It can happen to anyone, in any profession. But, arguably, it is a condition that plagues physicians more often than most. The diagnosis? Job burnout. It’s important to know the signs and symptoms of job burnout before it does collateral damage to you or to those around you.
To quote Ellen Glasgow, “the only difference between a rut and grave is their dimensions.” But how do you tell the difference between a rough couple of weeks and a real need for a change? Here’s what to look for to determine your prognosis:
You dread Mondays—all of them.
If the thought of going to work makes you feel sick, sad, or suicidal, it’s probably time to leave. You don’t have to love every minute of every day or be best buddies with every coworker, but if your life revolves around watching the clock, your practice or facility isn’t working for you and you probably aren’t providing the best patient care. It’s time to move on and explore other environments to practice medicine.
The stress is killing you (literally).
If fresh stomach ulcers are blossoming in your gut and headaches and heartaches are becoming common ailments, your body may be sending you a signal that you’re allergic to your job. Stress is common among physicians, but if stress from your work environment, workplace culture, administrative issues, or other outside pressures is eating you alive, it’s time transition to a new environment that will give you a little more peace.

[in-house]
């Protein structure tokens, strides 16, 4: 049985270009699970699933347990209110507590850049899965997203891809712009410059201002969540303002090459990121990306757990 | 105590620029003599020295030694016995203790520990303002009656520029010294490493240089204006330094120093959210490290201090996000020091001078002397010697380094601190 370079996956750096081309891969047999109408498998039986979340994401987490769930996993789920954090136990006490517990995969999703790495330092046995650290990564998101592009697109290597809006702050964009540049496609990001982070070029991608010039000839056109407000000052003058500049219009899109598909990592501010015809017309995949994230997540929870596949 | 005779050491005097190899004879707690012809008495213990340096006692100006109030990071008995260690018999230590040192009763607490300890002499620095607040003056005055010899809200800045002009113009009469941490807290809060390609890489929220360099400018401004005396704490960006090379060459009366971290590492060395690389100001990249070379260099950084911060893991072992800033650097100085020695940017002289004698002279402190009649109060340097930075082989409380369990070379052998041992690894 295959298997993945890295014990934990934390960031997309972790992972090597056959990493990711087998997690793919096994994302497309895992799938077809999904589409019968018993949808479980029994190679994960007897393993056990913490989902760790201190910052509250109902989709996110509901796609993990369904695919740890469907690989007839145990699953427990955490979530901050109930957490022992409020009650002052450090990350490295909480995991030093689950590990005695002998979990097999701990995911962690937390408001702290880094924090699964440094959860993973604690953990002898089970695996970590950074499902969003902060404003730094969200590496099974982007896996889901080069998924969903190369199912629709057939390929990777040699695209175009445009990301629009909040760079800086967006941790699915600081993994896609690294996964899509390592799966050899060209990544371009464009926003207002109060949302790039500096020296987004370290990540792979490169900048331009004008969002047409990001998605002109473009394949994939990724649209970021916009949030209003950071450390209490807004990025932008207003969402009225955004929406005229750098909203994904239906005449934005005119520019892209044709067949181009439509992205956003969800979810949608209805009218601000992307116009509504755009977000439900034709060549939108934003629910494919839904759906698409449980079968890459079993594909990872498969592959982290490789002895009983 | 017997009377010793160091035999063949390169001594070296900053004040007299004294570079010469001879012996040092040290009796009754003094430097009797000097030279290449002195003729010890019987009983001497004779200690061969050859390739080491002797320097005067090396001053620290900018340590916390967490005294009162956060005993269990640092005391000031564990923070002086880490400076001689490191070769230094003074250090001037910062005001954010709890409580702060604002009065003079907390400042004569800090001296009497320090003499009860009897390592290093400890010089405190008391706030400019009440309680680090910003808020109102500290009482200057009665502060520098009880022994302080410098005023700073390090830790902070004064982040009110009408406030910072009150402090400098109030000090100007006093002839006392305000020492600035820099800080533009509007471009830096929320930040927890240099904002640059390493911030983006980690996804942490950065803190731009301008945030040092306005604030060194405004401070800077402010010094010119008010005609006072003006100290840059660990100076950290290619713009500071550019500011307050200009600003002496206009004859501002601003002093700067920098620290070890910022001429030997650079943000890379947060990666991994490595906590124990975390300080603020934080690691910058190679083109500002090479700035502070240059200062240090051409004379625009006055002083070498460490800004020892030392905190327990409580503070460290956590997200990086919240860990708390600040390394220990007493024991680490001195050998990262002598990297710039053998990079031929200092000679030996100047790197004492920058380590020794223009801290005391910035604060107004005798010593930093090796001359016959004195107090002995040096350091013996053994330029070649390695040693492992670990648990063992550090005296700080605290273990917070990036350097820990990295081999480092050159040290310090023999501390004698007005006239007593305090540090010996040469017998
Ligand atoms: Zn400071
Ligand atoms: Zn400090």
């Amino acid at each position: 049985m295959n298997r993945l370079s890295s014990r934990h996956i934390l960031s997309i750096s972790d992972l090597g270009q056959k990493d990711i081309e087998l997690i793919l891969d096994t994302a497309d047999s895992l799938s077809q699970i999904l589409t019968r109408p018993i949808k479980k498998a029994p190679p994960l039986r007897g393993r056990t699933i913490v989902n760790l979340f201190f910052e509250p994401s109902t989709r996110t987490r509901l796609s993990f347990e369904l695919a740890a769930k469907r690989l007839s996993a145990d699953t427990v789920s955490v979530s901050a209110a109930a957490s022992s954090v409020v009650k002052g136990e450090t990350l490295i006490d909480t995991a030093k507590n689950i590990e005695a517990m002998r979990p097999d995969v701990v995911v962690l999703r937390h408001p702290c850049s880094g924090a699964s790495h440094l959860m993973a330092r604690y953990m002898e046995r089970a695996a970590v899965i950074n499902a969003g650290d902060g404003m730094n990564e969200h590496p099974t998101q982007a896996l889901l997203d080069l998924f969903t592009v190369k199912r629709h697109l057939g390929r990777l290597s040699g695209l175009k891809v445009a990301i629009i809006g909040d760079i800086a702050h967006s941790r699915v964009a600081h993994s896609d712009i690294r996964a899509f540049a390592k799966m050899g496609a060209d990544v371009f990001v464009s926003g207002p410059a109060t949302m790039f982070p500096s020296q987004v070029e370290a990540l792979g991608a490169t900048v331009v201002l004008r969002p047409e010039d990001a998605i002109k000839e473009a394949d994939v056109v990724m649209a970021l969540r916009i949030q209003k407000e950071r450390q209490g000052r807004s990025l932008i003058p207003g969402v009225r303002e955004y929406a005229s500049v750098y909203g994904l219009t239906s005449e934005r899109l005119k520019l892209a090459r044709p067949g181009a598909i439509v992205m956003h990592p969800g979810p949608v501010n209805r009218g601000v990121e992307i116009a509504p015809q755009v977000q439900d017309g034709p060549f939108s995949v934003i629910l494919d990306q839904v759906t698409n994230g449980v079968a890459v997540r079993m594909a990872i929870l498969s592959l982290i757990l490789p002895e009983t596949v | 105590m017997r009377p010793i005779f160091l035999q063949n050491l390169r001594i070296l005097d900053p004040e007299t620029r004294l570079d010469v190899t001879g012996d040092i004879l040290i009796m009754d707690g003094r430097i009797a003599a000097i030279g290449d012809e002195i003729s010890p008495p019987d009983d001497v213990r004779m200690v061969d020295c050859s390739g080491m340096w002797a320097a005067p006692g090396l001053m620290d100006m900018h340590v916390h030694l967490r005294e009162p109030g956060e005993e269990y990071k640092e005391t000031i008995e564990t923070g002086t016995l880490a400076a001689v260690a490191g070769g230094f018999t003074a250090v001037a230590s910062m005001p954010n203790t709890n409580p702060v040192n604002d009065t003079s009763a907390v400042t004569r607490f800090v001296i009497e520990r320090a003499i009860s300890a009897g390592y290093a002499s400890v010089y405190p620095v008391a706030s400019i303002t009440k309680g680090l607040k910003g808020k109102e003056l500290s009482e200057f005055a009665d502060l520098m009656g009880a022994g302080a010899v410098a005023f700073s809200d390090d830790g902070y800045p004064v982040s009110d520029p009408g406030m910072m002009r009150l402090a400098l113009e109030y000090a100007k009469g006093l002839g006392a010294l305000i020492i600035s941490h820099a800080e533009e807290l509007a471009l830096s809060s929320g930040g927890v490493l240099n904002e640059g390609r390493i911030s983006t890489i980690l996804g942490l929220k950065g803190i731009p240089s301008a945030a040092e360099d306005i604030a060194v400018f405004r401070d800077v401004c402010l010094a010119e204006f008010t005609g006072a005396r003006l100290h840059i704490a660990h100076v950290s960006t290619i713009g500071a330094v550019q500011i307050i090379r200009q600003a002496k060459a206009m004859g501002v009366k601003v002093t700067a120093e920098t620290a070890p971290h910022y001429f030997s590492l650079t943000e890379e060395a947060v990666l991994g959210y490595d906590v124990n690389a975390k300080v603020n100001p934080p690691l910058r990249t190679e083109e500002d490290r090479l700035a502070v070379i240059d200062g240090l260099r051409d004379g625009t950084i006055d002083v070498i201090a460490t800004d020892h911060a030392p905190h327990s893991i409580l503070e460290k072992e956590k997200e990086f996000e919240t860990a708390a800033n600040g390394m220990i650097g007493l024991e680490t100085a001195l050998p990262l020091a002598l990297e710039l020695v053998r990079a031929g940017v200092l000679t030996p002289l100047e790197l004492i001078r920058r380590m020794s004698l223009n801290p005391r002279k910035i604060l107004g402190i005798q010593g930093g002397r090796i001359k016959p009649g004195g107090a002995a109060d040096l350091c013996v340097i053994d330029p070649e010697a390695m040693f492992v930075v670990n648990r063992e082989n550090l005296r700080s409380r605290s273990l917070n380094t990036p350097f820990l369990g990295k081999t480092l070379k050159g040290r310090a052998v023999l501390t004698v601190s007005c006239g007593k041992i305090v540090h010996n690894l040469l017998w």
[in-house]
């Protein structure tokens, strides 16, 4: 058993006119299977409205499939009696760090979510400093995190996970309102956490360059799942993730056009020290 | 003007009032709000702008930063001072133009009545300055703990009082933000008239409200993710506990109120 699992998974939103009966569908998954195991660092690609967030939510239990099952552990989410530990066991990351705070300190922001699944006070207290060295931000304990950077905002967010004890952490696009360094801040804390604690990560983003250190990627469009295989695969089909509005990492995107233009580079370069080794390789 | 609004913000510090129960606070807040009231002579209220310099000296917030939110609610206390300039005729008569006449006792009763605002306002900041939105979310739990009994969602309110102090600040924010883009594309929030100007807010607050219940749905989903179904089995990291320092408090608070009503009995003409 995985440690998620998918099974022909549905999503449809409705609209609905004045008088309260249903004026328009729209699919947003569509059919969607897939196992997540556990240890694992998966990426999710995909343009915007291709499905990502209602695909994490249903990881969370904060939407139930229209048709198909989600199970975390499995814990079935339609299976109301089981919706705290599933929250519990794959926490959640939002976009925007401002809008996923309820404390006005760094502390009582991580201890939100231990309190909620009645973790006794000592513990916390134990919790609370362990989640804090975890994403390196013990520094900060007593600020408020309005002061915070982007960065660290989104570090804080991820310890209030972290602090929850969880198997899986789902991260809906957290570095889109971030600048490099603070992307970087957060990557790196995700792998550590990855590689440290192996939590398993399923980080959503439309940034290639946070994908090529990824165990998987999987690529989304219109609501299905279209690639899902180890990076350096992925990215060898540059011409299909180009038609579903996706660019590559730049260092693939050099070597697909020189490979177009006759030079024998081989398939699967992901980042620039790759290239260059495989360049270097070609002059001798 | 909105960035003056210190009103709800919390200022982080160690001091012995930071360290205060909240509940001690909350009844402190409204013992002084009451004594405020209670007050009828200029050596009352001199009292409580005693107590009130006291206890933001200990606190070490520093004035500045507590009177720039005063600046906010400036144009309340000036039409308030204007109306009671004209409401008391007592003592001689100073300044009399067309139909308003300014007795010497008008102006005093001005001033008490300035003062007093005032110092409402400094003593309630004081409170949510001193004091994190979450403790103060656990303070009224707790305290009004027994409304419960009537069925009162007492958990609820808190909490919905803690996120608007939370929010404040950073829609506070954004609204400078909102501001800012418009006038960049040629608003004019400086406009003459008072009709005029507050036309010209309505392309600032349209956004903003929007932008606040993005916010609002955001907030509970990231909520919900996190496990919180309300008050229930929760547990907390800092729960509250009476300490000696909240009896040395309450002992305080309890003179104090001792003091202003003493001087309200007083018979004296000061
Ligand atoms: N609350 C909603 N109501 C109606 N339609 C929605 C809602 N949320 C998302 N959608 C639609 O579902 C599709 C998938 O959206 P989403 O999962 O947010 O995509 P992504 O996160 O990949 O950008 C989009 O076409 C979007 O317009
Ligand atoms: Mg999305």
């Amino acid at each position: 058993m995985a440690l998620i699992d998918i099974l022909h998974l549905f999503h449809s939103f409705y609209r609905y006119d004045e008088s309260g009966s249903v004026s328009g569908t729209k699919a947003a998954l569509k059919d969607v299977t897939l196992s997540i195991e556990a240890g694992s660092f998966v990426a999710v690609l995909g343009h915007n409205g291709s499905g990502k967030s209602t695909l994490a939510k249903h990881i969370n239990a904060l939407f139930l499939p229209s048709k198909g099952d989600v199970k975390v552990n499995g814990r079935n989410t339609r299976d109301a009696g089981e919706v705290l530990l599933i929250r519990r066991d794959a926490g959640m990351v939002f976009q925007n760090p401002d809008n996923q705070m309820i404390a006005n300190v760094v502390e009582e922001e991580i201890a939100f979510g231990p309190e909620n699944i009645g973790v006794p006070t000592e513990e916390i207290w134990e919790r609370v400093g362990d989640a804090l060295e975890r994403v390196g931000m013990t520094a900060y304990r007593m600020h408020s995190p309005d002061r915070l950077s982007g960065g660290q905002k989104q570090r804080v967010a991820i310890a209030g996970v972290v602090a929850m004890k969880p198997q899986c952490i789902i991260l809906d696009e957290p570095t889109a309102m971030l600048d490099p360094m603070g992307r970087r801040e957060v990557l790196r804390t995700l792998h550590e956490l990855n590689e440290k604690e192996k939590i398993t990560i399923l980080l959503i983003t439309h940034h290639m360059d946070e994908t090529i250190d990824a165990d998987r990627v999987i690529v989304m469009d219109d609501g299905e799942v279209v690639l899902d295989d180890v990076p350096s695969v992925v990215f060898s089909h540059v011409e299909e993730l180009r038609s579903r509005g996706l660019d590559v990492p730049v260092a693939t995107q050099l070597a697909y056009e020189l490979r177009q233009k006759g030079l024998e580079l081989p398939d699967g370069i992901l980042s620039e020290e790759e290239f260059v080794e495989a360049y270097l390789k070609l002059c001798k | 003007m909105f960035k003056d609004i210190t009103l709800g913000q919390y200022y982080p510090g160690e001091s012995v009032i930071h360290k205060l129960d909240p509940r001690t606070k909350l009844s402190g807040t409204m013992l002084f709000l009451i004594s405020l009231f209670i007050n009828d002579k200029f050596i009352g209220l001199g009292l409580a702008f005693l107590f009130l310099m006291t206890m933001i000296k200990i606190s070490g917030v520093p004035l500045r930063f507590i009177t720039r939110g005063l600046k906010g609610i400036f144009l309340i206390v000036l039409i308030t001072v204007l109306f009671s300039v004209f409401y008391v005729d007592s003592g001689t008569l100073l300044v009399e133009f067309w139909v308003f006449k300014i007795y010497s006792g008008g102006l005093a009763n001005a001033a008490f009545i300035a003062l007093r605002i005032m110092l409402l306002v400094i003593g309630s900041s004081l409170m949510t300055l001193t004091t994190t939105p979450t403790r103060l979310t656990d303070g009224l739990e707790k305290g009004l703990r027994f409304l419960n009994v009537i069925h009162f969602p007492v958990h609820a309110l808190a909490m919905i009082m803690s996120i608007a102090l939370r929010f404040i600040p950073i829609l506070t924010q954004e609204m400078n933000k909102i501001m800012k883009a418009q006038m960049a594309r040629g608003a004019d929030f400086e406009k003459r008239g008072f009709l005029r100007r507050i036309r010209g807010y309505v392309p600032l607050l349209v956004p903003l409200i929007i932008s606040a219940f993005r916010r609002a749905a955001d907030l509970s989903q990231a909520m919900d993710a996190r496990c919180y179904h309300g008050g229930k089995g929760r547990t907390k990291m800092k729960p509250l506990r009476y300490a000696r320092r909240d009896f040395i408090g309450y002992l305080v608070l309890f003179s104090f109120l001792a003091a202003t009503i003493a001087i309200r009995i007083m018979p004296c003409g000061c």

You and the new management just don’t get along.
New management has been hired, and you feel he or she will either destroy the organization or drive you insane. The new boss just doesn’t understand the mission of the facility, the approach to patient care or delivery, or the employees who work there – or doesn’t seem to care – and after many months there appears to be little evidence of that ever changing.
You say the word “if” a lot.
If you had chosen a different major, if you had moved, if you had gone into management—guess what? “If” doesn’t matter. The past is dead, and all you have is control over today. Stop “iffing” and start working on your to do list. Promote “if” to a position of “I will.” Explore the possibilities of what your current skills can do for you, or what you need to attain in order to make the ‘ifs’ a reality.
If you know your job is no longer working for you, it may time to learn about your options. You never know what might be out there unless you search, and your dream job could be waiting.